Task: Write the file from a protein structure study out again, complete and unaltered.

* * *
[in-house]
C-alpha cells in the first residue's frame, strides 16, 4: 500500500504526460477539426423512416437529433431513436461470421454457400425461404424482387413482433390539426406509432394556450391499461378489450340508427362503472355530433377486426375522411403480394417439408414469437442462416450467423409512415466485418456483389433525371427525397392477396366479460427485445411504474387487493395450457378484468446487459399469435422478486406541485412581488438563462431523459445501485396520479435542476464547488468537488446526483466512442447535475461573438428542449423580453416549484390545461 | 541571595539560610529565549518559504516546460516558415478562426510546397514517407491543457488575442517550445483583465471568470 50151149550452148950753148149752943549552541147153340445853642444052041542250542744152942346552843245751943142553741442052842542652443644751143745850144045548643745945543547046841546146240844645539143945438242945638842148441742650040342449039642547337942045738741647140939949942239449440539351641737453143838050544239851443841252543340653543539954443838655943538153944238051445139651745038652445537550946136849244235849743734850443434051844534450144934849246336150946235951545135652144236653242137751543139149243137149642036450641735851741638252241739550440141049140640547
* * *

[in-house]
C-alpha cells in the first residue's frame, strides 16, 4: 500500500504526460477539426423512416437529433431513436461470421454457400425461404424482387413482433390539426406509432394556450391499461378489450340508427362503472355530433377486426375522411403480394417439408414469437442462416450467423409512415466485418456483389433525371427525397392477396366479460427485445411504474387487493395450457378484468446487459399469435422478486406541485412581488438563462431523459445501485396520479435542476464547488468537488446526483466512442447535475461573438428542449423580453416549484390545461 | 541571595539560610529565549518559504516546460516558415478562426510546397514517407491543457488575442517550445483583465471568470 50151149550452148950753148149752943549552541147153340445853642444052041542250542744152942346552843245751943142553741442052842542652443644751143745850144045548643745945543547046841546146240844645539143945438242945638842148441742650040342449039642547337942045738741647140939949942239449440539351641737453143838050544239851443841252543340653543539954443838655943538153944238051445139651745038652445537550946136849244235849743734850443434051844534450144934849246336150946235951545135652144236653242137751543139149243137149642036450641735851741638252241739550440141049140640547